June 19, 2007

A Short Break

By Michael J. Totten

I’m going to get an overdose of reality as soon as I start my Baghdad/Fallujah/Ramadi circuit, so for now I’m taking a two-day break from reality at a cabin in the woods in the middle of nowhere.

(Yes, Oregon has free wi-fi even up here. Amazing.)

I’ll be back shortly. Even sooner if I can’t resist the temptation to blog…

Posted by Michael J. Totten at 2:28 PM | Permalink | Comments Off

June 16, 2007

Fatahland & Hamastan — a roundup

By Noah Pollak

Herewith a completely disorganized roundup of reporting and commentary about the past few days’ events in Gaza.

Charles Levinson reports from inside Gaza on life in the new Hamastan. He went to observe the vigorous looting of Mohammad Dahlan’s seaside villa. “The boy digging up the tree paused and turned to us. ‘He lives like a king, and we have nothing to eat,’ he said, before returning to his work.”

The Jerusalem Post’s Palestinian affairs reporter Khaled Abu Toameh -- he has been required reading throughout the conflict -- has an interesting analysis of the recent history of Hamas-Fatah relations, in pursuit of an answer to his question: “Why did the Gaza Strip fall so easily and quickly into the hands of Hamas?”

Matthew Levitt predicts that "Hamas will look north to Lebanon’s Hezbollah (Party of God) for a working model of a militant Islamist group that balances its political, charitable, and violent activities." He directs readers to a section of his excellent 2006 book on Hamas. This is a shrewd comparison, and one that Martin Kramer made in a different context two years ago:

[Hamas and Hezbollah] have a strong sense of entitlement, and a record of rejecting offers of political inclusion that do not privilege them. The cost of bringing these movements in is high -- they place heavy demands on the system, because they insist on retaining their mini-state privileges.

The most significant of those privileges is stockpiles of weapons. Both Lebanon and the Palestinians have been through dark chapters of warlordism, which they are trying to put behind them. Hezbollah and Hamas are the main obstacles to the turning of this page.

They say they will never give up their guns. They insist on stockpiling a vast array of weaponry, most of which cannot threaten Israel, but all of which undermines the fragile authority of the Lebanese state and the Palestinian Authority. In Beirut, Hezbollah still mounts paramilitary displays, and in Gaza and the West Bank, no demonstration is complete without the public display of weaponry. Yesterday, 10,000 Hamas militia militants paraded through Gaza with assault rifles, rockets, and anti-tank missiles. This is not like the gun culture of America, which is focused on the individual's right to bear arms. This is militia competition, so familiar from other failed states where warlords compete by shows of armed strength.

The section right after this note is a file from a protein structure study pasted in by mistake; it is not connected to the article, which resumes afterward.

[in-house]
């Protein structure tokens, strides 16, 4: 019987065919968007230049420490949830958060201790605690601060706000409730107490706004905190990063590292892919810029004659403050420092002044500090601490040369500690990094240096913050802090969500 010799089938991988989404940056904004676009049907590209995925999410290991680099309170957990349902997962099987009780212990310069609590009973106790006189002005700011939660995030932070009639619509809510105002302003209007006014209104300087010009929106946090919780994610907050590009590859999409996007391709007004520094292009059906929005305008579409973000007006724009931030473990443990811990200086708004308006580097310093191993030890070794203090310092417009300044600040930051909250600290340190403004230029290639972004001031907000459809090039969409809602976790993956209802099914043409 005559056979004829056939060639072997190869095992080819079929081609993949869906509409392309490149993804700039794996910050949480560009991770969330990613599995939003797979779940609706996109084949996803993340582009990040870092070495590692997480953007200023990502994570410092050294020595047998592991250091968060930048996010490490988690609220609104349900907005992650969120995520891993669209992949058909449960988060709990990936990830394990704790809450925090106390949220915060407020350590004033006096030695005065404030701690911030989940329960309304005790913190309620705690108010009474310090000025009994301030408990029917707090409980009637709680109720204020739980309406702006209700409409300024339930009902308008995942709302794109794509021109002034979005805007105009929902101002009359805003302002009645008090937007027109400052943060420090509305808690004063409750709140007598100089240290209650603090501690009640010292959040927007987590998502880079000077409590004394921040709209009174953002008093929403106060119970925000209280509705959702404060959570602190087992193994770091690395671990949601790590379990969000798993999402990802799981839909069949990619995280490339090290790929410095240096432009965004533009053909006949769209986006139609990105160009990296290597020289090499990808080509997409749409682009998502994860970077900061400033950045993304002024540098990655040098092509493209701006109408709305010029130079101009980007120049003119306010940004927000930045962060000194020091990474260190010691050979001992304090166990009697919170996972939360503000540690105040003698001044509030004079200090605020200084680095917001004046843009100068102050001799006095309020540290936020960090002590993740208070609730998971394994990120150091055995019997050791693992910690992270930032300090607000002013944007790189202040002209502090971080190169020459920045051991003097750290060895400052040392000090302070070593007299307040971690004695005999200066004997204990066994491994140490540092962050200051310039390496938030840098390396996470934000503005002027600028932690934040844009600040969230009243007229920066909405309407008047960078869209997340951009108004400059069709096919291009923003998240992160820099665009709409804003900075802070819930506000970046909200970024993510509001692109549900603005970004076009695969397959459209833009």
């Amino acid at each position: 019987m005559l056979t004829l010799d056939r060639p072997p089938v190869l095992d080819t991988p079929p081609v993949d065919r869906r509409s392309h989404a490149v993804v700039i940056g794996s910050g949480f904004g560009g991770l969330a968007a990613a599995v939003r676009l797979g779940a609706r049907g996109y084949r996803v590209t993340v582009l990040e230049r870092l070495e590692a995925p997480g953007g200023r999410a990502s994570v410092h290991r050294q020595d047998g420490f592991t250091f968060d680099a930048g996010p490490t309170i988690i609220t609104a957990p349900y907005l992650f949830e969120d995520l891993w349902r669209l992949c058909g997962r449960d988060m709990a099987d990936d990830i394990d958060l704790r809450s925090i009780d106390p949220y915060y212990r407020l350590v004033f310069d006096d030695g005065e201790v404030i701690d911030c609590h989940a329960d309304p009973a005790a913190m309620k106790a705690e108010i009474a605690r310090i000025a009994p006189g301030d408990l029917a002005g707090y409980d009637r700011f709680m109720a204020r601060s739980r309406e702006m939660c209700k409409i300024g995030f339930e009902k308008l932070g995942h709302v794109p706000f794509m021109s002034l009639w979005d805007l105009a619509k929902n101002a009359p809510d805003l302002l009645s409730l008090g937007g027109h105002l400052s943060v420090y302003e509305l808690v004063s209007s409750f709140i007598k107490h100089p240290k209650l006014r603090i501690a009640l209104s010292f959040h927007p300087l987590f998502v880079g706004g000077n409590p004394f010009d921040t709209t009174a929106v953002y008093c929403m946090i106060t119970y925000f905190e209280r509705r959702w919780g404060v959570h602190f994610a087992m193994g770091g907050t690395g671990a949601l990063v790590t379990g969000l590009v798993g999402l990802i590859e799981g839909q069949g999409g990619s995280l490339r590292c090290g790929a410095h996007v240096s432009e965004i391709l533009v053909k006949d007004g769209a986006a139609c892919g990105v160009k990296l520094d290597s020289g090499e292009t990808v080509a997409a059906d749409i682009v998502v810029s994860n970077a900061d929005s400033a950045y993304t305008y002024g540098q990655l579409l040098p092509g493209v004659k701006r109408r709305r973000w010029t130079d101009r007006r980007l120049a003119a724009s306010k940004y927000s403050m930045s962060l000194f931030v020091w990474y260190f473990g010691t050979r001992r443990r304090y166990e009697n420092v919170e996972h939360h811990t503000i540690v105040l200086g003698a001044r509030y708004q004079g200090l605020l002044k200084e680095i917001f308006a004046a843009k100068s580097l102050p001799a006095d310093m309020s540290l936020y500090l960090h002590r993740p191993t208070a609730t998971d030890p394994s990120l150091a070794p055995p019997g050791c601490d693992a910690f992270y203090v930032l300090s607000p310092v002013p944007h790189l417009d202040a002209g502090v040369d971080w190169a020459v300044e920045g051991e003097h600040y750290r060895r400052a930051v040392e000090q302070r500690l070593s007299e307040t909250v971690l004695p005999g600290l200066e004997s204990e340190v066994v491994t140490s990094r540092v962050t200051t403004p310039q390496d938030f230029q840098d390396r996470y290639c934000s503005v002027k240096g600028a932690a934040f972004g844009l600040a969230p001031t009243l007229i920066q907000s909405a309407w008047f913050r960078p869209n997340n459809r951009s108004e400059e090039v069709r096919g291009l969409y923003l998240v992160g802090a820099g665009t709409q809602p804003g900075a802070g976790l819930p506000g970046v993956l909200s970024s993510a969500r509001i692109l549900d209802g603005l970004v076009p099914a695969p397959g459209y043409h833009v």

And speaking of Martin, don’t miss his commentary on Rashid Khalidi, the Edward Said Professor at Columbia University, who yesterday on National Public Radio declared that the Hamas takeover “is a direct, logical, inevitable result of American, Israeli, and European policy…They almost willed this result.” Kramer thunders back:

At bottom, Khalidi is no different from the general run of blame-throwing Palestinian hacks. One of the (many) reasons Palestinians have marched themselves down so many dead ends is the abject failure of their intellectuals, who've been so busy speaking "truth to power" that they've forgotten to speak it to their own people. Khalidi is no exception, and as someone who's fed Palestinian mythology for decades, he's just as thoroughly implicated in the mess as any masked gunman.

The Wall Street Journal’s editorial takes a dash through the past forty years’ history of Palestinian terrorism and the West’s multifaceted capitulation to it, and concludes:

The deeper lesson here is that a society that has spent the last decade celebrating suicide bombing would inevitably become a victim of its own nihilistic impulses. This is not the result of Mr. Bush's call for democratic responsibility; it is the bitter fruit of the decades of dictatorship and terrorism as statecraft that Yasser Arafat instilled among Palestinians.

Shmuel Rosner provides an excellent analysis in Ha'aretz, aptly titled "An Overpowering Reality," about the differing political and strategic concerns in the American and Israeli camps.

What will they discuss? The Hamas victory bolsters Israel's unstated policy of dividing the Palestinian Authority into two states - Gaza and the West Bank. Israel cannot say this out loud in front of the Americans, who are committed to a single Palestinian state, so Olmert will have to speak in code. He will suggest that Bush strengthen international support for the peace process. This would involve deploying an international force in Gaza, implementing an engineering solution to block arms smuggling in Rafah, pressuring the Egyptians to do more against the smugglers, and encouraging the Saudis to stop being embarrassed by the collapse of the Palestinian unity agreement cooked up in Mecca.